By Michelle Crouch
Bobby Hanig is a state legislator from Powells Point, but his full-time job is running a pool service company in the Outer Banks area. He’d like to provide his 16 employees with a way to save for their retirement.
But when he looked into creating a savings plan for them, he realized that setting one up would be time-consuming, cumbersome and expensive for a small business like his.
So Hanig (R) successfully sponsored a bill creating a study committee to look for ways to make it easier for small businesses to offer workplace retirement plans. AARP North Carolina actively supported the measure.
The committee—made up of lawmakers, state officials, a small-business owner, advocates for labor and older residents, and a retired financial expert—is required to finish its work and make recommendations by March.
“This was a no-brainer for me,” Hanig said. “Over half of Americans have no retirement plan. If we can find a way to make it easier for them to save, it’s going to save us millions of dollars.”
At least 10 states have approved legislation to create state-sponsored programs (often called work and save) to expand access to retirement savings. Other states are considering such proposals. AARP North Carolina has encouraged lawmakers to address the issue for several years.
Poor savings rates
Research shows a looming savings crisis across the country. About half of all households headed by someone over 55 have no retirement savings, according to the U.S. Government Accountability Office.
In an AARP survey conducted in May, 56 percent of North Carolinians between age 25 and 64 said they are behind on saving.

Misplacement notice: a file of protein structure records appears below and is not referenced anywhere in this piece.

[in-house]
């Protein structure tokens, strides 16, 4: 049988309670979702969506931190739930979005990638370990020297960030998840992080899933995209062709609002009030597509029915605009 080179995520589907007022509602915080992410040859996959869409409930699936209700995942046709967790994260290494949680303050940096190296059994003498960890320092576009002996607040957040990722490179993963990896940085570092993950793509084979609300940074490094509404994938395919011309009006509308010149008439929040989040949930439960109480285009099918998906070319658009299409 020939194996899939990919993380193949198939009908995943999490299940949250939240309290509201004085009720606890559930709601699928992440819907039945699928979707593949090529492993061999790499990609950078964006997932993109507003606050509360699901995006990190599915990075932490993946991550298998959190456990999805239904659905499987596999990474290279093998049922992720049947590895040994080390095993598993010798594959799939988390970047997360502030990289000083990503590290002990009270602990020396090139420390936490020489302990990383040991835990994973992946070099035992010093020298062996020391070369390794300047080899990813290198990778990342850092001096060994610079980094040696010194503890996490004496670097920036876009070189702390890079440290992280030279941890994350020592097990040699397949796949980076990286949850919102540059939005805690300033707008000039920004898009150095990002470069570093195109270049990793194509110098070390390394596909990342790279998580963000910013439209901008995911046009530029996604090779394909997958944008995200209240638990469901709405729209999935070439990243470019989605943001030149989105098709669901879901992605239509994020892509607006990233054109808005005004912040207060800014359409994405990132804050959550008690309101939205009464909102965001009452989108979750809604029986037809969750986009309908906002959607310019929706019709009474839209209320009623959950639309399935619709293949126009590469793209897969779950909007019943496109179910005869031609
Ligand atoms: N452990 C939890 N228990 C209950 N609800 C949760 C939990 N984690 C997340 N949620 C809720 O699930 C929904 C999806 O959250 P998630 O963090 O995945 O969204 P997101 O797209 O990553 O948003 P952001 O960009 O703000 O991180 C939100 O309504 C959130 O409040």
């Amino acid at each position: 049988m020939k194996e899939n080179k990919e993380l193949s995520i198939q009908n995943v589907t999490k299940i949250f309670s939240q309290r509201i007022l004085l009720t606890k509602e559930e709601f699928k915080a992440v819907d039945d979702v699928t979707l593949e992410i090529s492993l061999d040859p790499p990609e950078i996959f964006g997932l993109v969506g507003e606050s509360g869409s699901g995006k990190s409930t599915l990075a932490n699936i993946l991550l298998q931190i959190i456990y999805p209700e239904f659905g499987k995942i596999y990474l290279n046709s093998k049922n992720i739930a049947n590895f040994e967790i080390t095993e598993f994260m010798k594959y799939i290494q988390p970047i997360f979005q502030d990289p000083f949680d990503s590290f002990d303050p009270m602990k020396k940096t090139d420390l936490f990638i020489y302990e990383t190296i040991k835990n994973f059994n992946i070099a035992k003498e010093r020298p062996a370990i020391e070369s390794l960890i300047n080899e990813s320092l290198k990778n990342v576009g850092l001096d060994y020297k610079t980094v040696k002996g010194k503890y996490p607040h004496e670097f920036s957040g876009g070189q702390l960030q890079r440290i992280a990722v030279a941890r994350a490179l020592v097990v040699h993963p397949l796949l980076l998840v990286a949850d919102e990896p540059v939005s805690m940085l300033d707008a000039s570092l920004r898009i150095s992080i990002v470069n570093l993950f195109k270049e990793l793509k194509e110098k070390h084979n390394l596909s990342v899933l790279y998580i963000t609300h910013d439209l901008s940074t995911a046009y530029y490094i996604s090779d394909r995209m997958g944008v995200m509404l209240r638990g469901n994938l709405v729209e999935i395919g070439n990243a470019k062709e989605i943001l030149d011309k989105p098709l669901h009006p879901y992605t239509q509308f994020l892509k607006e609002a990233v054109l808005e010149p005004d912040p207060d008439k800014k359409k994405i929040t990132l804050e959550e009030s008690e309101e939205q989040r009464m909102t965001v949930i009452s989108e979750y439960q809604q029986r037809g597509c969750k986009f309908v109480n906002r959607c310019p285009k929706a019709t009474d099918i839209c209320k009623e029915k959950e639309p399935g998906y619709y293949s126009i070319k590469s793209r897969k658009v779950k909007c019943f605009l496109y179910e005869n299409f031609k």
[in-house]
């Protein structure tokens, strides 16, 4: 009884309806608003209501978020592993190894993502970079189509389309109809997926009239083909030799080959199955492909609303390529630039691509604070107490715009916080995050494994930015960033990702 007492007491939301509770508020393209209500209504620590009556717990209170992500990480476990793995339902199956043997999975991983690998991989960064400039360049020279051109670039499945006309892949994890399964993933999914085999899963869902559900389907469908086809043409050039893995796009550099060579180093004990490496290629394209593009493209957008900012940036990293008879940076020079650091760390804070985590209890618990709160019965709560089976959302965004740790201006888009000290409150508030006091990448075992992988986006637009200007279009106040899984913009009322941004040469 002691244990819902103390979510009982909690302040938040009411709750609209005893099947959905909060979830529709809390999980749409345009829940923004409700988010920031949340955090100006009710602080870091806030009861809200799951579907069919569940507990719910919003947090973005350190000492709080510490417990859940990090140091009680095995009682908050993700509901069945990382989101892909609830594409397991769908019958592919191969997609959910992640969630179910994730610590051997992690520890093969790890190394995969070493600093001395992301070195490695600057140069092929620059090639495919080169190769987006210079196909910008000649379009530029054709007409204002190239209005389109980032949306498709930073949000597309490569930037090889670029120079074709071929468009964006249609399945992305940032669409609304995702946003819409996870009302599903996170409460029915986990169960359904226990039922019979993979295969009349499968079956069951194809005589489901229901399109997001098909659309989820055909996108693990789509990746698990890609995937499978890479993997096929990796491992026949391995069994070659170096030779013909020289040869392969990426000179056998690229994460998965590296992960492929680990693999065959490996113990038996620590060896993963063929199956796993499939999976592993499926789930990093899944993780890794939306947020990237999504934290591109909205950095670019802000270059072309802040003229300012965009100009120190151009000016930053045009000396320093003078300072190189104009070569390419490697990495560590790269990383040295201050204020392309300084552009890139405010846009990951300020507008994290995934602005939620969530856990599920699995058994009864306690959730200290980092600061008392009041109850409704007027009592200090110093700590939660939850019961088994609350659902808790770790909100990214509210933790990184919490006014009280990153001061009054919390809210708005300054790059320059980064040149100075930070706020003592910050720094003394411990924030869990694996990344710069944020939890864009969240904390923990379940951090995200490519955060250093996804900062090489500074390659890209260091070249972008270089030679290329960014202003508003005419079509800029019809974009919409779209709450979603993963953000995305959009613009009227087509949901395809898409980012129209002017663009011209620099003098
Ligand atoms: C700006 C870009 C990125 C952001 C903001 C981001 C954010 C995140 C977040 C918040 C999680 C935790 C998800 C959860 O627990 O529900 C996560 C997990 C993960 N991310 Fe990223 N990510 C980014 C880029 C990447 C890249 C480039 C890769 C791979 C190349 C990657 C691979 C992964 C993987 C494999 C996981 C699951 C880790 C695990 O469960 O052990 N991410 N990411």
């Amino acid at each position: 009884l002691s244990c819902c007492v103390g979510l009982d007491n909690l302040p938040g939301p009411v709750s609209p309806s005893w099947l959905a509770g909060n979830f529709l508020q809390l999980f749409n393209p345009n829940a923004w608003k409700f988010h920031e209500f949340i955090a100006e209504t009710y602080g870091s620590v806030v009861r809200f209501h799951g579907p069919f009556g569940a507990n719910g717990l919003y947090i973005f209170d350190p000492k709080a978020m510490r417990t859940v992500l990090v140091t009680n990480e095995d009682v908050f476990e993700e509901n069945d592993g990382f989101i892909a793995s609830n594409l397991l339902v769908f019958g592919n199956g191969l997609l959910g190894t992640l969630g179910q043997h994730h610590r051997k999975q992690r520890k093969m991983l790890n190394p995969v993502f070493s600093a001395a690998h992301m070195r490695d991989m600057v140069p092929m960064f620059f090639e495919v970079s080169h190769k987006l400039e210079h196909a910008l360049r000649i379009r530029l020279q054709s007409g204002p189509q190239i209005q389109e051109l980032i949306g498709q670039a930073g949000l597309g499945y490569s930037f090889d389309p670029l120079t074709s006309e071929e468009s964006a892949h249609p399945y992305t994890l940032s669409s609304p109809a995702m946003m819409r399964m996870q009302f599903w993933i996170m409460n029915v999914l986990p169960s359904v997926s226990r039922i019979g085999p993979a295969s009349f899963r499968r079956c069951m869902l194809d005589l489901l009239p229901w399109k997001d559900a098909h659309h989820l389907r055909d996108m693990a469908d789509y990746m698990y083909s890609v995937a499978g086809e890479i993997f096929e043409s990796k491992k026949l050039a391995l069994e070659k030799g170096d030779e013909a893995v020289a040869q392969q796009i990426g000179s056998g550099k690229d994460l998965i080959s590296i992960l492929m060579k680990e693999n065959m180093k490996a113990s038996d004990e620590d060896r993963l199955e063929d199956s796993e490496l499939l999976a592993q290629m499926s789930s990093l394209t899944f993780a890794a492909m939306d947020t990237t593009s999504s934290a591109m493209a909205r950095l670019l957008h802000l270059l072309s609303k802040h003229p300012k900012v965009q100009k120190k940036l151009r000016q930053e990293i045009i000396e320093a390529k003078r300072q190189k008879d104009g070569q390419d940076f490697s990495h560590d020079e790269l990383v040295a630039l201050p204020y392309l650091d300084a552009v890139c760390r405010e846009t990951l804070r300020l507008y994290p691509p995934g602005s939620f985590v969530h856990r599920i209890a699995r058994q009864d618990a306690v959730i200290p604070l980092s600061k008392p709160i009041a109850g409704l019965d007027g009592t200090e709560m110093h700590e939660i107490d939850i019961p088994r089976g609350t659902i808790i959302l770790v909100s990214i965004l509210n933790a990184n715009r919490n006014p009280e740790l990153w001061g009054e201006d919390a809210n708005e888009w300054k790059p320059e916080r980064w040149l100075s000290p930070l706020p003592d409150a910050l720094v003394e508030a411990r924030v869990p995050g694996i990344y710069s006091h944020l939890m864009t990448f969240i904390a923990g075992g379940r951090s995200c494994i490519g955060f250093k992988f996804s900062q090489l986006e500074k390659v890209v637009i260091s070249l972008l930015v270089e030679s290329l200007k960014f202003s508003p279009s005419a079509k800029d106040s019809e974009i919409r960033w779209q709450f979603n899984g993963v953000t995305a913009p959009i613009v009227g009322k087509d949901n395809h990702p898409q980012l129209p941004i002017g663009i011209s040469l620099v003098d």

“The lack of retirement savings creates added strain on important programs for older adults on limited income,” said Lisa Riegel, AARP North Carolina advocacy manager.
Employees are 15 times more likely to save for retirement through automatic payroll deductions, but about half of all workers don’t have access to them, the AARP Public Policy Institute estimates.
There are different ways a savings program could be set up. Some states have pooled employers together and created 401(k)–style retirement plans. Others have established an online marketplace where small businesses and their employees can shop for plans from financial providers.
Connecticut and Oregon created state programs that require businesses with a set number of workers that don’t offer plans to enroll their employees.
Workers decide how much to save and how to invest it; employers aren’t required to contribute. Funds are pooled and professionally managed by the financial industry.
Typically, the programs are public-private partnerships with no cost to taxpayers. The plans are also portable, so employees can keep them if they switch jobs.
In the Oregon program’s first year, 95,704 workers enrolled and contributed $22.8 million in assets.
“Even if you put in just a little bit, if you do it early, it can make a big difference,” Riegel said. “These programs have proven to be successful in other states. Now we just have to want to find a North Carolina solution.”
Michelle Crouch is a writer living in Charlotte.
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